Hajo: A Local Model of Interfaith in India

Global Peace Foundation
April 12, 2018

With all of our work around the world, we work to garner lessons and best practices from local models that exemplify the vision of One Family Under God. By studying and sharing these lessons with partners from around the world, we come one step closer to building substantial communities of peace, and with it, shared prosperity. Below is a profile written by a promising young Global Peace Foundation India leader who profiles a community that was able to respond to the worst kinds of religious conflict with greater faith, love and unity.

By Tofica Ullah

Whenever any incident of religious tension rise to the surface after simmering for a long time or violent mobs set fire to places of worship we wonder if there could ever be any peaceful solution to all this violence. On 6 December 1992, such an outrage of communal hatred took place in India when a political rally turned violent. A large crowd of Hindu Kar Sevaks (activists) demolished the Babri Mosque, a sacred place of worship for Muslims since it was built in the 16thcentury, in the city of Ayodhya, in Uttar Pradesh, India.

The destruction of the Babri Mosque, as well as the destruction of numerous others that day, sparked Muslim outrage around the country, provoking several months of inter-communal rioting in which Hindus and Muslims attacked one another, burning and looting homes, shops and places of worship.

The ensuing riots spread to cities like Mumbai, Surat, Ahmedabad, Kanpur, Delhi, Bhopal and several others, eventually resulting in over 2000 deaths, mainly Muslim. The demolition and the ensuing riots were among the major factors behind the 1993 Mumbai bombings and many successive riots in the coming decade. Jihadi groups including the Indian Mujahideen cited the demolition of the Babri Mosque as a reason for their terrorist attacks.

A Light in the Darkness

Entrance of Hayagriva Madhab Mandir at Hajo Photo by: Jugal Bharali

Entrance of Hayagriva Madhab Mandir at Hajo Photo by: Jugal Bharali

During such a time when the whole country was going through turmoil of communal hatred, the Hajo community of Assam sought instead to spread the message of peace and harmony. Hajo has long been an ancient pilgrimage centre for the Hindus, Buddhists, and Muslims and considered to be a unique example of religious harmony. The place is full of mythological importance and is considered to be a highly sacred place by all the three religions. The small town is located on the banks of river Brahmaputra in the Kamrup district of Assam.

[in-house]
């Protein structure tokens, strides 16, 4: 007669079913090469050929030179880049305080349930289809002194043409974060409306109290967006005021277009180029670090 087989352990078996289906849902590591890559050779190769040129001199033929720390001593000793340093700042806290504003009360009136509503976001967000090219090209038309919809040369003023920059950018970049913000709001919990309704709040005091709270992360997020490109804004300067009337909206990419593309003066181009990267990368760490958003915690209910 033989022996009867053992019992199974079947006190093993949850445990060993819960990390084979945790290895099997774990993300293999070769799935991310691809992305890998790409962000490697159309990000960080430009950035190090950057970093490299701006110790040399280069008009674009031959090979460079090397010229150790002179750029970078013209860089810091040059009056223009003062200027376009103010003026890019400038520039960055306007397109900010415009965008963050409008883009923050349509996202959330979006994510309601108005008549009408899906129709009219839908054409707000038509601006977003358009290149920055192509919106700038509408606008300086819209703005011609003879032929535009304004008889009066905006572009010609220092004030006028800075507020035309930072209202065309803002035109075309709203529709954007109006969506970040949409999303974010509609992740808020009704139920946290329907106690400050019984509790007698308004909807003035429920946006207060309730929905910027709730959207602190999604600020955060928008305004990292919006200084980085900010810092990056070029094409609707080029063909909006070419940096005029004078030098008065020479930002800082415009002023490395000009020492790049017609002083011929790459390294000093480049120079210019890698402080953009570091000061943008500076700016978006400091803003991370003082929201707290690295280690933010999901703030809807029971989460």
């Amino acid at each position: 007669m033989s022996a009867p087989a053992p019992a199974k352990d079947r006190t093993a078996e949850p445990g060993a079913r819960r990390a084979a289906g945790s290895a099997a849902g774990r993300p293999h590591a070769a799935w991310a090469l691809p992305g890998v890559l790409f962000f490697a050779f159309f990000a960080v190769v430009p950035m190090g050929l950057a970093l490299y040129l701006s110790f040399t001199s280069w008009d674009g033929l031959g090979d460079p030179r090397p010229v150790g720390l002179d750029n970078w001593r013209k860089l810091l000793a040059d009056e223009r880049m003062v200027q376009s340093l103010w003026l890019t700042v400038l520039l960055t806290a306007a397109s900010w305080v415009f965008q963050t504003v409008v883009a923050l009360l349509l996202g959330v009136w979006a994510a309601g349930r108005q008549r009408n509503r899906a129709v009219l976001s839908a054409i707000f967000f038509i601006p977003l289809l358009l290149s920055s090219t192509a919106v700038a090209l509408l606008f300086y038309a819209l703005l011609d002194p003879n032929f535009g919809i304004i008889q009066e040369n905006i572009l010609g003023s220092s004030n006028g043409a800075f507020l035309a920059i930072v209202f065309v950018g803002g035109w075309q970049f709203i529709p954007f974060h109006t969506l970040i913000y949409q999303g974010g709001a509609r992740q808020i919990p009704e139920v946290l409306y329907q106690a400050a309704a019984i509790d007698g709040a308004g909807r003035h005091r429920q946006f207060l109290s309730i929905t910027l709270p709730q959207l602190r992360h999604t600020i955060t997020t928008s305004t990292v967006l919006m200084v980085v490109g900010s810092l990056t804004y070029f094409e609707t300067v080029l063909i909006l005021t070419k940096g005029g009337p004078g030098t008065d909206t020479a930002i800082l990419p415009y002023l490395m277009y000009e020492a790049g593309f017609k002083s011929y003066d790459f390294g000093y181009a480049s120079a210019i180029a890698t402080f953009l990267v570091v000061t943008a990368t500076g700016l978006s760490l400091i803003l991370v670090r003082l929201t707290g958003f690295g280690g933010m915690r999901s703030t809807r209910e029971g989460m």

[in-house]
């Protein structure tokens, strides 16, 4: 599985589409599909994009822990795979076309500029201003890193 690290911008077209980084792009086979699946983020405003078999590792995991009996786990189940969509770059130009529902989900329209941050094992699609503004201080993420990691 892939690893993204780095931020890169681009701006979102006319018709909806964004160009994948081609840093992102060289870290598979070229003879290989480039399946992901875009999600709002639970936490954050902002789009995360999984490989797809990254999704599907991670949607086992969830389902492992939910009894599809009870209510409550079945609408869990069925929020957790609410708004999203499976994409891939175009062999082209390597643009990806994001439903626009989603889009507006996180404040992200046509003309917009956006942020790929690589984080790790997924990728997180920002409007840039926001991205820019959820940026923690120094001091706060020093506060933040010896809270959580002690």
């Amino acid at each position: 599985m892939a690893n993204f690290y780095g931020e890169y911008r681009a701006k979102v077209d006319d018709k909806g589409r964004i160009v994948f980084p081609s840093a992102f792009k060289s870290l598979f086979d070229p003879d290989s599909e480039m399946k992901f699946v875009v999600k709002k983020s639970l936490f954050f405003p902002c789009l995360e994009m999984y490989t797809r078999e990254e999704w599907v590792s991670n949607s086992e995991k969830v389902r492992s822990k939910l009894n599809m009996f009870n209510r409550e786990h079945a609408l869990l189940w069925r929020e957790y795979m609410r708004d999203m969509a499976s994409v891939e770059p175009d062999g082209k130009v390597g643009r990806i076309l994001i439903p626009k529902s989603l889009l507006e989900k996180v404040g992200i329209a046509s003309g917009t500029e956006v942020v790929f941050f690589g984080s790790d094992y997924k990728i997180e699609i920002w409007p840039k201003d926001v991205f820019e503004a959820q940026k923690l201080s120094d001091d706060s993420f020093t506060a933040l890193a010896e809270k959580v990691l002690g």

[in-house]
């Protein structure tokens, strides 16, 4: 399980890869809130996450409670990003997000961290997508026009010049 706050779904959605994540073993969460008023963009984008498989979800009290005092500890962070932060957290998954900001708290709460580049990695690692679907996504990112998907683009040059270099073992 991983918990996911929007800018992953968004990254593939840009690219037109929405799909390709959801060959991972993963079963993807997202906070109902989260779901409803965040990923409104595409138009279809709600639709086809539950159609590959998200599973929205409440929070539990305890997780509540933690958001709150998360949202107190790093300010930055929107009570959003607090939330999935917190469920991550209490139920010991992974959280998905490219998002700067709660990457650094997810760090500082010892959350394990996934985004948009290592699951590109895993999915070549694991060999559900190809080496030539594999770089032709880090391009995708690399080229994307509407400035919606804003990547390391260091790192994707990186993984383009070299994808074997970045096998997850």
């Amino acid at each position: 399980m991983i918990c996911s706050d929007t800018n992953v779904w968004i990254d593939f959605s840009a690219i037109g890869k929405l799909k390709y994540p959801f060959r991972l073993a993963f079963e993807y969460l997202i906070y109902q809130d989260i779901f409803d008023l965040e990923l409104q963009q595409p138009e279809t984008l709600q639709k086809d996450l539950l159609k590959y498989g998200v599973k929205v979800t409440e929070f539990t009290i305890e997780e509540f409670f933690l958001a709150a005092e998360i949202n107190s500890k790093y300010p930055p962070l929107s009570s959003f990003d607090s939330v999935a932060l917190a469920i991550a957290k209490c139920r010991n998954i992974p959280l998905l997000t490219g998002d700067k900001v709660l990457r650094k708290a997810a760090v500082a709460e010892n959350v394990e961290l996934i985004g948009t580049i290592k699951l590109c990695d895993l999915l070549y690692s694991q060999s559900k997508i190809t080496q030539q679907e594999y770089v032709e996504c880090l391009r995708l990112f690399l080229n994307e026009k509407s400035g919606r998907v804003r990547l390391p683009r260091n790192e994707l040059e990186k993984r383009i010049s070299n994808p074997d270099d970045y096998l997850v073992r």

In a bid to send across the much-needed message of communal harmony, the Hayagriva Madhava Temple (Hindu, Buddhist) and the Powa Mecca (Muslim) of Hajo decided to carry out an interfaith procession. Even while the procession was initiated and supported by these three groups, it was one in which people of various religious groups were able to freely join and support.

A Model of Vasudhaiva Kutumbakam

The initiative that was taken up by the Hajo community in order to spread the message of communal harmony was not a one-day show. Since 1993, it has carried out this tradition every year. This year marks the 25th year of spreading such a message. Even the practical application of this message of communal harmony is deeply reflected through their daily activities.

There are a number of factors that makes Hajo remarkable as a model of interfaith and communal harmony. Historically, Hajo has been a central place of worship for a number of different faiths. Among the most notable spiritual sites include:

  • The famous Hayagriva Madhav Temple is situated here, which is important to both the Hindu and Buddhist communities. The uniqueness of this temple lies in the fact that it preaches both Hinduism and Buddhism. And, quite interestingly, it is regarded as a Buddhist shrine because Lord Buddha is believed to have attained Nirvana here.
  • Hajo is also home to a Muslim sacred site – Powa Mecca. Powa Mecca is a revered shrine for the Muslims. It was established in order to spread the fundamental message of Islam – Peace. It is believed to have been constructed with the very soil from Mecca.
  • The Ganesh Temple is an important religious shrine of Hajo. It is also known as Deva Bhavana since it serves as the meeting point of all the deities of the area. This temple is quite ancient and has its own fair share of tourists.
  • The Dhoparguri Satra is another significant religious place which teaches Vaishnavism, a set of beliefs founded by the great religious Guru, Srimanta Sankardeva. This major tourist attraction has been modeled on the lines of an Ashram and preaches the teachings of the great Srimanta Sankardev. Every year, devotees from the length and breadth of Assam throng the premises of this holy place in hordes.

It is perhaps this close intermingling of the different faith communities on an everyday basis that has made Hajo’s resilient in the face of conflict. The people of Hajo have — in the past well into today — shown unprecedented love and support for each other’s faith. As such, the Hajo community is able to live together understanding each other’s shared identity and common aspirations as members of the human family, a true model of the ideal of Vasudhaiva Kutumbakam (the world is one family).

It’s an oft-repeated statement that India is a land of unity in diversity. But, what many of us fail to fathom is that it has places like Hajo which have helped our country earn this title. With an unwavering sense of interfaith and communal harmony, Hajo is a model for religious unity and as an ideal guiding light to lead us towards greater peace and harmony.

Related Articles